It’s easy to understand why Guardiola is disappointed that the team he’s built – one of the best in City’s history, one of the best England has ever produced, a side that not only guarantees victories essentially every week, Rather does so with a style impossible not to admire – a game against a (recently established) European power cannot sell for.
And yet this is not the whole story. Guardiola was upset to tell the club’s fans that his team “needs” him, but this is not true. The city, more than anyone else, really doesn’t need external, emotional encouragement. It’s a smooth, slick, incredible machine regardless of its surroundings. This is not a criticism; This is a testament to both the club’s investment and its coaching. This is what makes the city so successful.
But the guarantee of victory, and the victory achieved through dominance, is not necessarily the thing that attracts fans. It lessens the urgency to participate: Why go and watch this win, when another victory is just around the corner? Why spend that money on a low-stakes game – a Champions League group-stage opener – against a team that isn’t particularly familiar when you can save it for one that means a lot?
It is not certain what attracts fans, which generates atmosphere. Instead, it is something that Guardiola has tried his best to remove from every aspect of the city’s existence: danger. It sounds like an obvious point, but it begs: a 3-2 win is far more memorable than a 5-0 win, especially if you’ve had a series of 5-0 wins over the past few weeks and months and years. .
Deep down, fans don’t do much in the form of drama and risk and doubt. This is what makes victory even sweeter. The idea of an endless series of processions is tempting, but only up to a certain point; After a while, it loses its edge. Fans like to feel the need, as if they’re making some difference to the end result, whether it’s true or not.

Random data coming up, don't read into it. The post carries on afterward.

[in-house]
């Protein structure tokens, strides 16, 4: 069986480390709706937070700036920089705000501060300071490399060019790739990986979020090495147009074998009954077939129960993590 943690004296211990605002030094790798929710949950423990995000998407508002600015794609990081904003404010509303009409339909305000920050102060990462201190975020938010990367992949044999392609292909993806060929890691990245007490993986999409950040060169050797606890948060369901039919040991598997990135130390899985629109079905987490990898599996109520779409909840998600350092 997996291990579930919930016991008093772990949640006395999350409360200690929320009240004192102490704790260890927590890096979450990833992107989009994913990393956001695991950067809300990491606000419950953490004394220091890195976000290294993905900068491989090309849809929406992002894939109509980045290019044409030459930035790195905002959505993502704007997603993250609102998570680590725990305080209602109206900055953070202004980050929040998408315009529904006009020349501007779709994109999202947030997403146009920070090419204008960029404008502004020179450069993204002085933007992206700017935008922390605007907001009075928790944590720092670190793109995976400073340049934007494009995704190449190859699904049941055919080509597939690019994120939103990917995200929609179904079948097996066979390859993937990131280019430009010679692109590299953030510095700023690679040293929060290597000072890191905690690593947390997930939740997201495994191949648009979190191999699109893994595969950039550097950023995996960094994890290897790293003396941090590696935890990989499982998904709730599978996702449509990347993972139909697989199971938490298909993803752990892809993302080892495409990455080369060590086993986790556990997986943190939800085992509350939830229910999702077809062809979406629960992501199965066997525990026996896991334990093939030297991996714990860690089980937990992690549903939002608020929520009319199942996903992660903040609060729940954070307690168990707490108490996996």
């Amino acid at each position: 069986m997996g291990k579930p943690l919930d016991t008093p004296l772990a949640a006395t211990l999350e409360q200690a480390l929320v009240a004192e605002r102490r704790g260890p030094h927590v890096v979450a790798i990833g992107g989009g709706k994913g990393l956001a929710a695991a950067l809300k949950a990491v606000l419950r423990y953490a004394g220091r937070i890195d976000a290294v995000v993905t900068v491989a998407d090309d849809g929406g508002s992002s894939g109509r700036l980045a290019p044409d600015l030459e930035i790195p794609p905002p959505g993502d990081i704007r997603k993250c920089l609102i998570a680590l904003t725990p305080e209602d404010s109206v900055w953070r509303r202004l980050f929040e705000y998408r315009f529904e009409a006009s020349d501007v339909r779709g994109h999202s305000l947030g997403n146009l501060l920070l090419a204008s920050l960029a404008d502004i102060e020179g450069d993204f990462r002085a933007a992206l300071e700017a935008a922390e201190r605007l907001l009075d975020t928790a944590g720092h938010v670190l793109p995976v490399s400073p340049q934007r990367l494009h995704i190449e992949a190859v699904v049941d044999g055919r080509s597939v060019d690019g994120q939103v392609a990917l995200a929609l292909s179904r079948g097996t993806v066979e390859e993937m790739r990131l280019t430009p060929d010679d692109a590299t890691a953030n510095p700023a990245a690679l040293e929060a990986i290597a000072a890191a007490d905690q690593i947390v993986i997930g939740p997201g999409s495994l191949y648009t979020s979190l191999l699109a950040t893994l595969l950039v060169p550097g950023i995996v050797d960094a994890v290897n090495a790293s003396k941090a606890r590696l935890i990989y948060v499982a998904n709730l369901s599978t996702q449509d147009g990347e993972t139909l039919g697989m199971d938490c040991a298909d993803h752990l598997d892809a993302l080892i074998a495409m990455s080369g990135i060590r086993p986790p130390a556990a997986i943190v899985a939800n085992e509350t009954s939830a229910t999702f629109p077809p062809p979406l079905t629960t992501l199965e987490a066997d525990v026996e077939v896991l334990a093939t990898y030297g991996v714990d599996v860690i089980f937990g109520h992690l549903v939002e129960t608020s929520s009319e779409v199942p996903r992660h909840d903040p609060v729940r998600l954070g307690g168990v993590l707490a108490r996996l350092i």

This doesn’t happen often in the city. This has always been true for all the elite teams – Chelsea and Liverpool and Paris Saint-Germain and Real Madrid and everyone else – and it is becoming more and more true as the wrongdoings in the sport are increasing more and more. Some clubs have always hoped for victory. Even worse, they now get it almost every week. On the surface, a goalless draw with Southampton may have been the last thing Guardiola wanted. In reality, it might just be what he needed: a little reminder to City fans, that nothing is completely guaranteed.
This time it looks like it really happened. Enrico Preziosi has come close to selling the famed Serie A team Genoa, which he has run like a medieval fiefdom since 2003, twice in the past few years. There was a memorandum of understanding with at least one US finance house. There was an alliance with a union with ties with Qatar.
It’s worth noting reports that he’s sold a majority stake in the club to 777 Partners, an investment firm based in Miami, with only a pinch of skepticism: Preziosi, after all, won’t be the first old-school Italian owner to sell up. Then change your mind. Both Silvio Berlusconi and Maurizio Zamperini, men cut from the same fabric as Preziosi, apparently managed to reappear after separating themselves from their teams.
Most Genoa fans will, of course, hope that this is the last sighting of the 73-year-old toy magnate. After all, he hasn’t been what you’d call a model owner. In what may, in a kind of light, be called their leadership, the club has recruited and fired managers. He has been found guilty of match-fixing. He has proved completely incapable of taking the club anywhere.
Although the record of Serie A’s other North American owners – now seven teams owned by either US or Canadian – is mixed, it won’t take long for the 777 Partners to upgrade: a little consistency, and some thinking only a touch more strategic “same man.” By repeatedly appointing…